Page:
# Thread: Image of an Increasing Function

1. ## Image of an Increasing Function

Hi,
Could someone help me in proving this statement:

Let I be an interval and assume that f: I--->R is an increasing function. Prove that if the image of f(I) is connected then f must be continuous.

Thanks a lot

2. Originally Posted by AKTilted
Hi,
Could someone help me in proving this statement:

Let I be an interval and assume that f: I--->R is an increasing function. Prove that if the image of f(I) is connected then f must be continuous.

Thanks a lot
What have you tried?

3. So far, I've written down the definition of an interval as follows:
There exists a,b in S and c in S such that a < c < b. S

Let S1 = Intersection (-inf,c)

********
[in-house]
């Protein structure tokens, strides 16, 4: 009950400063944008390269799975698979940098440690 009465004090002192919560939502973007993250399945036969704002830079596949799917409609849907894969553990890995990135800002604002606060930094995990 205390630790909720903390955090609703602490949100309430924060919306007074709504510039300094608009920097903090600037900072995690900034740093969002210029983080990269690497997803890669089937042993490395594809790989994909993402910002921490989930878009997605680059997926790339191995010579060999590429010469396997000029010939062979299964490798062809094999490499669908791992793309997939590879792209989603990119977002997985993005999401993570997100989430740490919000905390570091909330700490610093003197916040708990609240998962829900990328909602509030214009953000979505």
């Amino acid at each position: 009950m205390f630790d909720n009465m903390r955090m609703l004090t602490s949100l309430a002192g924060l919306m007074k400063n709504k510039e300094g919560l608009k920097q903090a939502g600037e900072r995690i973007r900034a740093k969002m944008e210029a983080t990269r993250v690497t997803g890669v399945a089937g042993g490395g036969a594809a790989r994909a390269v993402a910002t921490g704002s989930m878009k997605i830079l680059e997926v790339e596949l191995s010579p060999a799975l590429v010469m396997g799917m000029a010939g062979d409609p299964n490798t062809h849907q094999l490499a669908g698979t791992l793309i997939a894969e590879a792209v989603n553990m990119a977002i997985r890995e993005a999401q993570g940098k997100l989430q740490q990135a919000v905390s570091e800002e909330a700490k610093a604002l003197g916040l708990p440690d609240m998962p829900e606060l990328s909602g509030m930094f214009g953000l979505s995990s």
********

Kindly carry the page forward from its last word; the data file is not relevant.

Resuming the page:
Let S2 = Intersection (c,inf).

Then I've assumed f is not confinuous at a point a and started an epsilon-delta arguement.

I think it has something to do with f(c) + epsilon/2, but I can't complete the proof...

4. Use the notation $f(c+)$ for the limit on the right at $x=c$.
Likewise for the limit on the left, $f(c-)$.
Monotonic functions are quasi-continuous, so both exist.
If $f$ is not continuous at $x=c$ then either $f(c-) or $f(c).
If $f(c-) consider $\left( { - \infty ,f(c - )} \right] \cup \left[ {f(c),\infty } \right)$.

5. Originally Posted by AKTilted
So far, I've written down the definition of an interval as follows:
There exists a,b in S and c in S such that a < c < b. S

Let S1 = Intersection (-inf,c)
Let S2 = Intersection (c,inf).

Then I've assumed f is not confinuous at a point a and started an epsilon-delta arguement.

I think it has something to do with f(c) + epsilon/2, but I can't complete the proof...
Try thinking of it this way. Suppose that $f$ was not continuous then you can find some $x_0\in S$, and some $\varepsilon>0$ such that for all ]math]\delta>0[/tex] there exists some $y_\delta$ such that $|x-y_\delta|<\delta$ and $|f(x)-f(y_\delta)|\geqslant \varepsilon$. Try creating a contradiction with this.

Hint: Think about the IV property.